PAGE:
Weaning Video Series #3: Emotions of Mom and Nursling During Weaning

June 3rd, 2012 by Dionna | 5 Comments
Posted in Breastfeeding/Lactivism, Carnival and Special Series, Carnival of Weaning, Compassionate Advocacy, Feed with Love and Respect, Just for Fun/Miscellaneous, natural parenting, Video/Interactive Posts

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Did you know that depression is actually quite common in women during weaning? It makes sense, when you think about it: when you nurse, your body releases oxytocin and prolactin, two hormones that make both mama and baby feel good.

When you stop breastfeeding, your body is no longer getting regular hits of those feel-good hormones from nursing.

Kellymom says:

One of the changes that occurs with weaning is a drop in prolactin levels. Prolactin, the hormone that stimulates milk production, also brings with it a feeling of well-being, calmness and relaxation. The faster the weaning process the more abrupt the shift in hormone levels, and the more likely that you will experience adverse effects.


So gentle weaning is not just good for babies, it’s good for mamas, too.

Today’s video is part 3 in our series on weaning. In this video, several of my breastfeeding friends talk about the emotions they and/or their nurslings experienced during weaning.1 Once you’ve checked out what these wise women have to say, feel free to peruse some of the resources I’ve listed for you at the bottom. While depression associated with weaning has not been broadly studied, I’ve tried to gather links that may help you come to terms with your own weaning journey.

Resources on Weaning and Weaning-Related Depression

  1. Thank you to the wise and wonderful mamas who contributed to these videos. They are:

    Amber of Strocel.com
    Amy of Me, Mothering, and Making It All Work
    Gretchen of That Mama Gretchen
    Kat of Loving {Almost} Every Moment
    Kym of Our Crazy Corner of the World
    Lauren of Hobo Mama
    Shannon of The Artful Mama

5 Responses to:
"Weaning Video Series #3: Emotions of Mom and Nursling During Weaning"

  1. Love these videos. going through them at great pace as I begin to think about the weaning process for me and my 2.5 yo.

    Did you know, though, that the ad popping up over this video for me was ‘formula for toddlers’??! Just thought you might like to know…

    Thanks for putting together this great series and carnival. Cheers
    Gauri

    • Dionna   CodeNameMama

      I saw that, and I have been working to block it. I’d already blocked every single formula/etc. site possible, including that one, but it’s still showing up. So frustrating!

  2. mrs james

    my baby is 14 months old.i want to wean him but he is still so much in love with breast milk.what do i do pls?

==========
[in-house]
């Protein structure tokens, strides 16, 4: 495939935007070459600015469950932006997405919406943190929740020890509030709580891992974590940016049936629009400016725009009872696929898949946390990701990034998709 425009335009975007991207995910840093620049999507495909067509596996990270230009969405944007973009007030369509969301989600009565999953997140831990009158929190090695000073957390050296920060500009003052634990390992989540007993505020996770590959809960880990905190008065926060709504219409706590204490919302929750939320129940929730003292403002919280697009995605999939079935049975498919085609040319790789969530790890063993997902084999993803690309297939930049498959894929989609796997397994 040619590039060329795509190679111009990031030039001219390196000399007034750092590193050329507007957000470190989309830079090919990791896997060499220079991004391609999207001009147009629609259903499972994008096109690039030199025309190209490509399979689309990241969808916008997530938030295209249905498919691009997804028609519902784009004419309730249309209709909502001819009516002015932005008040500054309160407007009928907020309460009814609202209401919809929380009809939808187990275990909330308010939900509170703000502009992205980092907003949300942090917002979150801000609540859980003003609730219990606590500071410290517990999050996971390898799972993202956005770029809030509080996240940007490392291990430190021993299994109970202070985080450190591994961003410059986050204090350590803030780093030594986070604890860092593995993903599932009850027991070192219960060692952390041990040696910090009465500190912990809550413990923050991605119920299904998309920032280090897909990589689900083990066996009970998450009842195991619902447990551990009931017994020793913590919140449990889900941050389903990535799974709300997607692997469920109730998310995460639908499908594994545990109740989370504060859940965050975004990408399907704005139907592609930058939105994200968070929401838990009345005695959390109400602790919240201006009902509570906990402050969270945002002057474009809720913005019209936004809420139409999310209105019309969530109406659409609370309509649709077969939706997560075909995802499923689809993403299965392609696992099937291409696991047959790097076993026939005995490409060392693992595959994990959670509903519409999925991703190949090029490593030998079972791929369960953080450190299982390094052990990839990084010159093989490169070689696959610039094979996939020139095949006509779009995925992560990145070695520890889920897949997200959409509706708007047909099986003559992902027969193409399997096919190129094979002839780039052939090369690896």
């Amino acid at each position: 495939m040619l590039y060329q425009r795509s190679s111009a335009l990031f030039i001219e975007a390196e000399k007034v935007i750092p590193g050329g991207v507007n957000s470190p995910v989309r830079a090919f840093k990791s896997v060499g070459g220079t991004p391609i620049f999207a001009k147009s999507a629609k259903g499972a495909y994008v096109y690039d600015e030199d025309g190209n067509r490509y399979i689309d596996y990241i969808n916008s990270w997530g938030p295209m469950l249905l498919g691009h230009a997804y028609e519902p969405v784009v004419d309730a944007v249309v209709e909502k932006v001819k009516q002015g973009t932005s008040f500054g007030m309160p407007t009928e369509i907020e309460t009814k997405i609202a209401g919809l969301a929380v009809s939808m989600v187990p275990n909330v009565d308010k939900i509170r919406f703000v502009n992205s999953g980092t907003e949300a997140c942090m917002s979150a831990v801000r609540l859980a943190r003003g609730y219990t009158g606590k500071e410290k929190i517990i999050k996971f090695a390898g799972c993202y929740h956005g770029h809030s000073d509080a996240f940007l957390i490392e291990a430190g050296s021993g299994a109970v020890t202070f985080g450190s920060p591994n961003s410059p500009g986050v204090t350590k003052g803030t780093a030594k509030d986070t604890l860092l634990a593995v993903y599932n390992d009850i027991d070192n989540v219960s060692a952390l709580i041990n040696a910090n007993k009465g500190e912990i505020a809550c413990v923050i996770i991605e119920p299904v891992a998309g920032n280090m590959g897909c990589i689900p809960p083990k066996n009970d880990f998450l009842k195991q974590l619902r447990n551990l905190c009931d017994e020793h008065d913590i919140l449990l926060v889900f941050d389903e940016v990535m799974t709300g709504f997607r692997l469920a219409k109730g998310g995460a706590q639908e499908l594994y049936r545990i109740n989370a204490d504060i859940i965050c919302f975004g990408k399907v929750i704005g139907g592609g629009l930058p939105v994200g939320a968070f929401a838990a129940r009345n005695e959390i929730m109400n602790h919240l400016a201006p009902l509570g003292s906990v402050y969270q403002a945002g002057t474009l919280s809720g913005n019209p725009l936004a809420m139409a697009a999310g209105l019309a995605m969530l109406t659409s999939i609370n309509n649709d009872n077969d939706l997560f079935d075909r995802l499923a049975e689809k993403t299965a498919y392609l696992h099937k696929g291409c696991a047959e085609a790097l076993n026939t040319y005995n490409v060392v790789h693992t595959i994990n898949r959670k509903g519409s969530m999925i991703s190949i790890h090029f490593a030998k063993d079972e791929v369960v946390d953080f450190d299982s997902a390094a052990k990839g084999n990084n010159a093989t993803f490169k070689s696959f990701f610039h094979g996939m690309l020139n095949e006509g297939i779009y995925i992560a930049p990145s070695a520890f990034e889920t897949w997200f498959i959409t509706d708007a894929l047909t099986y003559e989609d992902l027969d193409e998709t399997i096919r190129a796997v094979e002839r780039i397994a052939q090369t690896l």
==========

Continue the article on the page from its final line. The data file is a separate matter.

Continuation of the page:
• Natasha Boss

      I would suggest reading “How Weaning Happens”. It’s a great book with a lot of tips to gently wean your little one. I think the most important thing is to do it gently so that it’s not traumatic for anyone. Good luck mama!

    • Hey, mama. Congratulations on making it to 14 months! That’s a huge accomplishment :-) It’s important that the nursing relationship is mutually desired, but as long as you’re open to keeping it up, there are ways to set limits that benefit both you and your toddler. If you’re set on weaning, then the rest of this reply won’t really apply. But if you’re looking for reasons to continue, read on!

      You could try to set more limits on the nursing while still allowing that relationship to continue. If you’re feeling like you really need to cut out some sessions you can do that gently and slowly, but still allow your little one the benefits of natural duration nursing.

      My twins are 2.5 and we’ve been “weaning” since they first took solids at 6 months, but we haven’t completed the process. I decided to let them decide when they’re done nursing because it’s so important to them, and there are so many good reasons to continue.

      They’ve had fewer colds and only one ear infection because of nursing. When they do get sick, I have a ready supply of perfect hydration for them. Their immune systems won’t be fully developed until about 6 or so, and I love knowing they get that extra protection from me. Also, it’s an incredibly useful tool for tantrums. When they are trying to calm their bodies down but just can’t get there, nursing does help. But the biggest perk for continuing to nurse my toddlers is that it reinforces the trust bond that I’ve worked so hard to build with them.

      Good luck to you, and keep reaching out to communities of mothers. This is a great one!

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